Rifle Zeroing And Your Real Needs
When it comes to zeroing a rifle most people get all wrapped around the axle choosing the best zero distance. The vast majority of rifle zeros need to be selected based around general application.
How Accurately Can You Shoot Your Rifle Zero
In today’s modern rifle world the amount of information available to the average person is mountainous. Almost too much information. It becomes overly complicated when shooters try to slice hairs about their preferred rifle zero distance. Here is a news flash, it more than likely will not matter. What I mean is the ability to shoot accurately at most urban distances far outweighs the selection of your zero distance. Rifle zeroing for general application will lead to more realistic results. It is so unlikely the average person will need to use their rifle at extended ranges. If you are one of the anomalies, then don’t worry so much about what zero distance you choose. Instead focus on how accurately you can shoot your zero.
Shooting Conditions Will Constantly Change
When you zero your rifle you are aligning six elements to produce the desired impact. Your conditions are a probably one of the most important elements. It is important because it is constantly changing. You, your rifle, your ammo your equipment and the weather change are in a constant state of flux. A rifleman who can shoot a tight group to obtain a precise and accurate zero is way ahead of the game. Compared to those who spend countless hours trying to argue their why for whatever they have chosen. In the end, only hits count. If you have a tight zero, you will find it to be far more forgiving when conditions change.
Rifle Zero Group Size
We start every rifle class with a rifle zeroing for general application. I’m amazed at how few students really have dialed in their rifle zero. Many have a rudimentary zero and others through no fault of their own have no zero. The first thing we talk about is the degree of precision or tightness of the group I am expecting the student to produce. In the beginning or on day one it is an 8MOA group at 50 yards or 4″ for those who would rather not do math. Right off the bat you are thinking that is a huge group size. Truthfully it is, but another major factor we are trying to promote is repeatability. If the shooter can consistently hit to within this standard on day one they have a higher probability of improving their zero and therefor their ability with their rifle.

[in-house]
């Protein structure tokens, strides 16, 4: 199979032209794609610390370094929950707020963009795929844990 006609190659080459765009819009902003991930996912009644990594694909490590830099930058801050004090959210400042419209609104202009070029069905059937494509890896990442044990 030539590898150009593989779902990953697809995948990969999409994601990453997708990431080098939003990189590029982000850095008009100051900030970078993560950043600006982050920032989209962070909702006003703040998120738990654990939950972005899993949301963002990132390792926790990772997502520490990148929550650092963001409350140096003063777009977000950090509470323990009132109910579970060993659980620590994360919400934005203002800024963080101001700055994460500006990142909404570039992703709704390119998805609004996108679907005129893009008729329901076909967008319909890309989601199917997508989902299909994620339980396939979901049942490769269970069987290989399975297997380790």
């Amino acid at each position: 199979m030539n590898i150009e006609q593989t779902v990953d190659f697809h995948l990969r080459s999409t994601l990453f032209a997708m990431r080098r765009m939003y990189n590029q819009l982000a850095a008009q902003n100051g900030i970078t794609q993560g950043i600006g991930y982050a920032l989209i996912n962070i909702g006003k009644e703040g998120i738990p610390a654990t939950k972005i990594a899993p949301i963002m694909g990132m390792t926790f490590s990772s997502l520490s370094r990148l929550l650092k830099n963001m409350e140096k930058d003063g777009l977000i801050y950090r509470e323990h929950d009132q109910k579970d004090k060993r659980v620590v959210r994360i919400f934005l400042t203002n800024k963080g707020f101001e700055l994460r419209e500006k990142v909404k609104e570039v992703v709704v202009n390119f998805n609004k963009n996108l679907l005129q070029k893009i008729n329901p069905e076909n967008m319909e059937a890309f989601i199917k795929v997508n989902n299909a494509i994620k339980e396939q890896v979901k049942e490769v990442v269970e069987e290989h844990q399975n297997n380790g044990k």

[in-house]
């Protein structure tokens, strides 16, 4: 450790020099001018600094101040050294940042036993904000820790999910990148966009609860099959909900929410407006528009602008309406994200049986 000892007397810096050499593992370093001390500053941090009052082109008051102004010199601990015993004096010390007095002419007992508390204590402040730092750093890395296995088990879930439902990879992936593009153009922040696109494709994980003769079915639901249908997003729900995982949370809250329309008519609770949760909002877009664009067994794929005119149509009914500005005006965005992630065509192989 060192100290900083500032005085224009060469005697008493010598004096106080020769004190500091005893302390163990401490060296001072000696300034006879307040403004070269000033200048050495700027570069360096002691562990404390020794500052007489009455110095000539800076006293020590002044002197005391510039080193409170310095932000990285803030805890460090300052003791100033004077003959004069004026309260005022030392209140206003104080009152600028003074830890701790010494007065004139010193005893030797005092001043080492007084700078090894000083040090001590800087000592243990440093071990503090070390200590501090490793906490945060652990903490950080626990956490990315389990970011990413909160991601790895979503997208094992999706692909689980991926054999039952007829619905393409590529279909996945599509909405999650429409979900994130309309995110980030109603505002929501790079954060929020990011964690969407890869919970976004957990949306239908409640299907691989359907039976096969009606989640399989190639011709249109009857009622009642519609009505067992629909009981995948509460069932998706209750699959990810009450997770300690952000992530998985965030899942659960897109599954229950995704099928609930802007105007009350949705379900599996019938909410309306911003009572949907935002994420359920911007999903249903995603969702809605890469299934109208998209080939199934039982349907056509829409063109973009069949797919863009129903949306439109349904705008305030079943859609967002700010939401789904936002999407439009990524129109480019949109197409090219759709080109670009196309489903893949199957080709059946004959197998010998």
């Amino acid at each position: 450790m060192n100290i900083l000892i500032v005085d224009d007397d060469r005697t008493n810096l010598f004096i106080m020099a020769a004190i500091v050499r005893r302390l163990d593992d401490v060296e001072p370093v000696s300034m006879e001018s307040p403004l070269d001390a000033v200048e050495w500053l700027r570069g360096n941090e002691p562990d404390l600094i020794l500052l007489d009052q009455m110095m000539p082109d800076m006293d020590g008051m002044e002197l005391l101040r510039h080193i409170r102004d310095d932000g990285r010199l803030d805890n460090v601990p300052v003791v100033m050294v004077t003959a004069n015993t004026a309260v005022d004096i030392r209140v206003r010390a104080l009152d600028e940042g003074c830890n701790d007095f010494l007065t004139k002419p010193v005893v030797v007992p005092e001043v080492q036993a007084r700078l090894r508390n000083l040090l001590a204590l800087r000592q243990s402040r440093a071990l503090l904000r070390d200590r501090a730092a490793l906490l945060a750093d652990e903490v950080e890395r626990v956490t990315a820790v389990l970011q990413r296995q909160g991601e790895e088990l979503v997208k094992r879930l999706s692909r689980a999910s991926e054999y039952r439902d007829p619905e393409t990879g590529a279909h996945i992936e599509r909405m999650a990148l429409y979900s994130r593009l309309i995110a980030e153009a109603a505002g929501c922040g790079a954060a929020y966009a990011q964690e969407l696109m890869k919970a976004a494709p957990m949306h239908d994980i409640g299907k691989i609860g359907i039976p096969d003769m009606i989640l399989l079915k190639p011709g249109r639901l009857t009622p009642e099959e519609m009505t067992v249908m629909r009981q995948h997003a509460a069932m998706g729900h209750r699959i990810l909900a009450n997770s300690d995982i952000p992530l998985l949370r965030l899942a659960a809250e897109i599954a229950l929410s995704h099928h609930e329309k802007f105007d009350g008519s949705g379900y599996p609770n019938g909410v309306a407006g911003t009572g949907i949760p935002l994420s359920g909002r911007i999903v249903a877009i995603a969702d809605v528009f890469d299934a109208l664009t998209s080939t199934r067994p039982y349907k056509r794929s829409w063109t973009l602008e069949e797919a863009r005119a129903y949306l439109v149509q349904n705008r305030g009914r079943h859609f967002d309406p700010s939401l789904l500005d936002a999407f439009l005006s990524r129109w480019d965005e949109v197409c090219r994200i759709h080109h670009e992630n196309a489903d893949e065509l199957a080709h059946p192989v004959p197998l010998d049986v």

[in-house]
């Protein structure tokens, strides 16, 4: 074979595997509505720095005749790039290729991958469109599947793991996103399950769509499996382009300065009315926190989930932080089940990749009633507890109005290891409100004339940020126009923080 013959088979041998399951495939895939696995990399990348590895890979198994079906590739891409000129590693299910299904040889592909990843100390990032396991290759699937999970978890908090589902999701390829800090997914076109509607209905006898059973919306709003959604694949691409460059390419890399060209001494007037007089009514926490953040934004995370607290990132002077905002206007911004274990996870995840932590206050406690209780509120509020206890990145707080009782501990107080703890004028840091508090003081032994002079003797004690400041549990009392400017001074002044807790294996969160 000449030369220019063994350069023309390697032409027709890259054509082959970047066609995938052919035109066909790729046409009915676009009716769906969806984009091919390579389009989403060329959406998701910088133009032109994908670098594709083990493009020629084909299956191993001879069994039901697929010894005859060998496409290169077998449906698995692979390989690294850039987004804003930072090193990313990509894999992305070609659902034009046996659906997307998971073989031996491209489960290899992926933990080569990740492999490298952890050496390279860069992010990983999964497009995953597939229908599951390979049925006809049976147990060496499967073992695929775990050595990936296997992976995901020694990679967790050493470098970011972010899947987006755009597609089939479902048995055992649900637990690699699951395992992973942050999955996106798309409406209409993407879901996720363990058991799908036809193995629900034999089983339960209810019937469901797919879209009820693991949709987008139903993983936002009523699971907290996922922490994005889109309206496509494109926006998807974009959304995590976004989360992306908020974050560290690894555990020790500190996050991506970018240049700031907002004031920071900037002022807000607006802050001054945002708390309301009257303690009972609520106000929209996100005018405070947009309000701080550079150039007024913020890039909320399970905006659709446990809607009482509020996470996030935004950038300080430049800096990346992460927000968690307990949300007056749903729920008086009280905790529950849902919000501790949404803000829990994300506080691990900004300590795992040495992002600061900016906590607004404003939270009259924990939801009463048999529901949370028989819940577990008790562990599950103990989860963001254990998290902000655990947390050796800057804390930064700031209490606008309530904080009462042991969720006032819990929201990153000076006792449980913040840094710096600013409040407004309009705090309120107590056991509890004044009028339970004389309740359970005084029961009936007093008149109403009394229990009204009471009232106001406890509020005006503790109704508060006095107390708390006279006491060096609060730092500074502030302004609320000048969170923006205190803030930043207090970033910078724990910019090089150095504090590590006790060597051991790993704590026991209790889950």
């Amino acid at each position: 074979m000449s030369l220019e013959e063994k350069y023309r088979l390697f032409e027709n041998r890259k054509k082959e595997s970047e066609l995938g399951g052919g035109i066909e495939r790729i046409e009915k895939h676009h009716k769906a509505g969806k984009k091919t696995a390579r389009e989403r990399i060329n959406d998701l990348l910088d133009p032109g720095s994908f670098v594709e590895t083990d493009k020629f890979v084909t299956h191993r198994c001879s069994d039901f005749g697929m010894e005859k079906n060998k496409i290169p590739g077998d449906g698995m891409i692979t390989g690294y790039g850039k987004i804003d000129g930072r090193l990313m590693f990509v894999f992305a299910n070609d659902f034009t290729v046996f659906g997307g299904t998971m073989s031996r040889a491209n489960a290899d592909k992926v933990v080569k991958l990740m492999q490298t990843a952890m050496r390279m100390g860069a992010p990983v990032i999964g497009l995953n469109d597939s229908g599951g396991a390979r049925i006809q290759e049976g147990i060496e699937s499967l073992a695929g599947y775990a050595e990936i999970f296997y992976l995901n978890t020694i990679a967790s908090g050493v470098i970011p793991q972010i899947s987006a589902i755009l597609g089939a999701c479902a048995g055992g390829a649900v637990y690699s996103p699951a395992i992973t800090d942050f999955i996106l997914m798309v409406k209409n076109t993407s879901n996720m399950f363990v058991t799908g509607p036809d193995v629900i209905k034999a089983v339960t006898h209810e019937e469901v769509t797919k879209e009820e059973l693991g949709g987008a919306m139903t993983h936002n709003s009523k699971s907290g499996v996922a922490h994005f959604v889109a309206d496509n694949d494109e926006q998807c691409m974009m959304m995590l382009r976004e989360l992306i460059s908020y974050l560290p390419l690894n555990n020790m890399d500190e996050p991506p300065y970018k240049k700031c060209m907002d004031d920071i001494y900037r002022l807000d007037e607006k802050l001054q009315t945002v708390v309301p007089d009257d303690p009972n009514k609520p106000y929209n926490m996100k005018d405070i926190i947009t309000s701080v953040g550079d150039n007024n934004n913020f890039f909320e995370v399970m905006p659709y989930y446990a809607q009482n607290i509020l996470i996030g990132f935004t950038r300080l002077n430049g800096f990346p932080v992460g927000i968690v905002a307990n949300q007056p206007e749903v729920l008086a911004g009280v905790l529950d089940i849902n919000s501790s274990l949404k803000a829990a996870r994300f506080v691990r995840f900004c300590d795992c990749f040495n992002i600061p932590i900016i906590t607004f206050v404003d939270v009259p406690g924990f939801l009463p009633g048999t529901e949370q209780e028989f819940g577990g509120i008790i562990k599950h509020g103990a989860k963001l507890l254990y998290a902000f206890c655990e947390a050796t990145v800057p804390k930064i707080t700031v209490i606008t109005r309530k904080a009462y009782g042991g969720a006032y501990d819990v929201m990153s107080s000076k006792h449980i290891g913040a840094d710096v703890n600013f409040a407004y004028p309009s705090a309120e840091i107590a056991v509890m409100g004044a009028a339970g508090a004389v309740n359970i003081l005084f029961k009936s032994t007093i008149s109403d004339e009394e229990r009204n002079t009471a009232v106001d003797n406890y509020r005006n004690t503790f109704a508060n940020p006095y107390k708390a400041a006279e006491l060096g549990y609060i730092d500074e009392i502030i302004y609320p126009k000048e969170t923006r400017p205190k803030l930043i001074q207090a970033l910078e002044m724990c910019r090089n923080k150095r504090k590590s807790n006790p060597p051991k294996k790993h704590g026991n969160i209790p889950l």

Demonstrating Consistent Groupings With Your Rifle
On day two, we are looking to reduce that group to 6MOA. Through their deliberate practice and training they should be able to obtain a better group. Then on the final day we want sub-4MOA or better. Keep in mind, most are not shooting match grade rifles or ammunition. The majority are using some type of red dot sight and on the final day they are shooting unsupported. In other words, this is a good goal to strive for when you consider the repeatability we expect. Being able to shoot this sub-4MOA group requires a lot of skill. It is not something the average student will achieve without a solid grasp of the fundamentals. Delivering a single shot group to this standard is one thing, doing it repetitively is a whole other ballgame.
Rifle Zeroing Standards & How To Achieve Them
The three things you can do to achieve this standard is to be consistent, know your optic and apply marksmanship fundamentals. Do everything and I mean everything the same. Even if it is “wrong” doing it the same way every time will still produce progress. The next thing is to know exactly how to make corrections. This means knowing your optic and how to shift the bullet to the desired point of impact. The process is pretty simple, shoot, measure, convert, mark, correct and repeat. By keeping this process the same it allows the shooter to develop consistency. Lastly, apply the fundamentals of marksmanship. While this alone will not create the best zero, it is the foundation towards obtaining your best zero.
A rifleman without a zeroed rifle is worthless on the battlefield. A true rifleman who has aligned all six elements is a force to be reckoned with on any battlefield.